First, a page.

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Franzen Prefers the Quality of the Printed Word

Lauded author Jonathan Franzen held the first press conference of his career this week at the Hay Festival, a literature and arts festival held in Cartagena de Indias, Colombia, where he will serve as a headline speaker. The writer spoke on several weighty topics such as politics and religion, and expressed his thoughts on the inferiority of eBooks, when compared to traditional printed books. “The technology I like is the American paperback edition of Freedom. I can spill water on it and it would still work! So it’s pretty good technology. And what’s more, it will work great 10 years from now. So no wonder the capitalists hate it. It’s a bad business model,” Franzen is reported as saying in The Telegraph.

“I think, for serious readers, a sense of permanence has always been part of the experience. Everything else in your life is fluid, but here is this text that doesn’t change.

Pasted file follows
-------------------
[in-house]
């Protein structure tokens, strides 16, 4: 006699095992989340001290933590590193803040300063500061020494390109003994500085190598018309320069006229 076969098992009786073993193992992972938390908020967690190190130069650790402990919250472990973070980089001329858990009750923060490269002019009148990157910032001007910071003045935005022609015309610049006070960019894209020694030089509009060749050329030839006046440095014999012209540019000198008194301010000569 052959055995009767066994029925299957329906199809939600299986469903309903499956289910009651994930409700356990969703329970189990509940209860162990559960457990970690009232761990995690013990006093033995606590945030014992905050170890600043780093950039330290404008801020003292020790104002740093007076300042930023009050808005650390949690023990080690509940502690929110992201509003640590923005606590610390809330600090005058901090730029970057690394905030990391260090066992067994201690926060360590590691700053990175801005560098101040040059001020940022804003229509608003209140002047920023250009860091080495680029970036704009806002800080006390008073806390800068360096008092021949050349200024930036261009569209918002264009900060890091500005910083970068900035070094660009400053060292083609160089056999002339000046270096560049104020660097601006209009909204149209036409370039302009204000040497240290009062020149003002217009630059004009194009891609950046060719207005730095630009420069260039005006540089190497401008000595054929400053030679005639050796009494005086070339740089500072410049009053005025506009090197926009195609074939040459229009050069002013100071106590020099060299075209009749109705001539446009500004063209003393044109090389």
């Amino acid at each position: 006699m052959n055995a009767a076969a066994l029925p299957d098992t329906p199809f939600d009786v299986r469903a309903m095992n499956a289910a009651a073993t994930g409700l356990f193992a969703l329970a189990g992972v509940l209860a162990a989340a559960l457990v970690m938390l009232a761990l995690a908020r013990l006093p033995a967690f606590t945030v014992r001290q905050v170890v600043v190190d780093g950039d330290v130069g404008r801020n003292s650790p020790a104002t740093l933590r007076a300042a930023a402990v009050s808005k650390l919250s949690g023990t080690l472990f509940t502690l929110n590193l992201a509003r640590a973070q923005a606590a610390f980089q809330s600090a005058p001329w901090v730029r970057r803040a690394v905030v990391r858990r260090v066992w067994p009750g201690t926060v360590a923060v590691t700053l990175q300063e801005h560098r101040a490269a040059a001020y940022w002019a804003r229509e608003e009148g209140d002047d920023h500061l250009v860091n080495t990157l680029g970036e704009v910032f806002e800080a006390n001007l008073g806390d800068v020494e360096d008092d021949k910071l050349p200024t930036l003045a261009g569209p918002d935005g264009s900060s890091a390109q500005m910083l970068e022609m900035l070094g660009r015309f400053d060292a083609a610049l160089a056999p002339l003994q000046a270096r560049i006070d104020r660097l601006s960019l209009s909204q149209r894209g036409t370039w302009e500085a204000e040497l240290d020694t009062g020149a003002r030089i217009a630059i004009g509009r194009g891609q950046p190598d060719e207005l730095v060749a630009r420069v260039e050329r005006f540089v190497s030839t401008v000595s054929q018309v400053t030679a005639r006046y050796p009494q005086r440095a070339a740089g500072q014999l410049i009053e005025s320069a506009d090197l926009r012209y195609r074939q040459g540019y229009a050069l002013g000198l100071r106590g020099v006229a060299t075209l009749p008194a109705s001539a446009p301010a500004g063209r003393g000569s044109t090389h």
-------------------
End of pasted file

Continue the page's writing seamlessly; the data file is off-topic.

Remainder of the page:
“Will there still be readers 50 years from now who feel that way? Who have that hunger for something permanent and unalterable? I don’t have a crystal ball.

“But I do fear that it’s going to be very hard to make the world work if there’s no permanence like that. That kind of radical contingency is not compatible with a system of justice or responsible self-government.

“Maybe nobody will care about printed books 50 years from now, but I do. When I read a book, I’m handling a specific object in a specific time and place. The fact that when I take the book off the shelf it still says the same thing – that’s reassuring,” the writer explains.

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